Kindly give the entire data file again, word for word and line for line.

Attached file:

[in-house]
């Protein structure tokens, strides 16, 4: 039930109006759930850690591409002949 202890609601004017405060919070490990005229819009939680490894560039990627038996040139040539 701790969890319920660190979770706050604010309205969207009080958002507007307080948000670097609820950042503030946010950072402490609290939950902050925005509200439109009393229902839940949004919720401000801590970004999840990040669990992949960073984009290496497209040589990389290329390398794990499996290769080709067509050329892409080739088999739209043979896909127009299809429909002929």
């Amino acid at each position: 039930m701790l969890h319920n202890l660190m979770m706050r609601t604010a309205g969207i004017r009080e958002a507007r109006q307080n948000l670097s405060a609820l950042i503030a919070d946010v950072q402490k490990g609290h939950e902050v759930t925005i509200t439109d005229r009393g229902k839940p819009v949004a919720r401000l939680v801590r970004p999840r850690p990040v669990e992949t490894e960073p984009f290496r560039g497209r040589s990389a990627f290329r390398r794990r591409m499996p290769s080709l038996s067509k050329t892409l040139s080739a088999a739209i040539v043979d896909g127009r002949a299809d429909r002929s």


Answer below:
[in-house]
């Protein structure tokens, strides 16, 4: 039930109006759930850690591409002949 202890609601004017405060919070490990005229819009939680490894560039990627038996040139040539 701790969890319920660190979770706050604010309205969207009080958002507007307080948000670097609820950042503030946010950072402490609290939950902050925005509200439109009393229902839940949004919720401000801590970004999840990040669990992949960073984009290496497209040589990389290329390398794990499996290769080709067509050329892409080739088999739209043979896909127009299809429909002929």
């Amino acid at each position: 039930m701790l969890h319920n202890l660190m979770m706050r609601t604010a309205g969207i004017r009080e958002a507007r109006q307080n948000l670097s405060a609820l950042i503030a919070d946010v950072q402490k490990g609290h939950e902050v759930t925005i509200t439109d005229r009393g229902k839940p819009v949004a919720r401000l939680v801590r970004p999840r850690p990040v669990e992949t490894e960073p984009f290496r560039g497209r040589s990389a990627f290329r390398r794990r591409m499996p290769s080709l038996s067509k050329t892409l040139s080739a088999a739209i040539v043979d896909g127009r002949a299809d429909r002929s």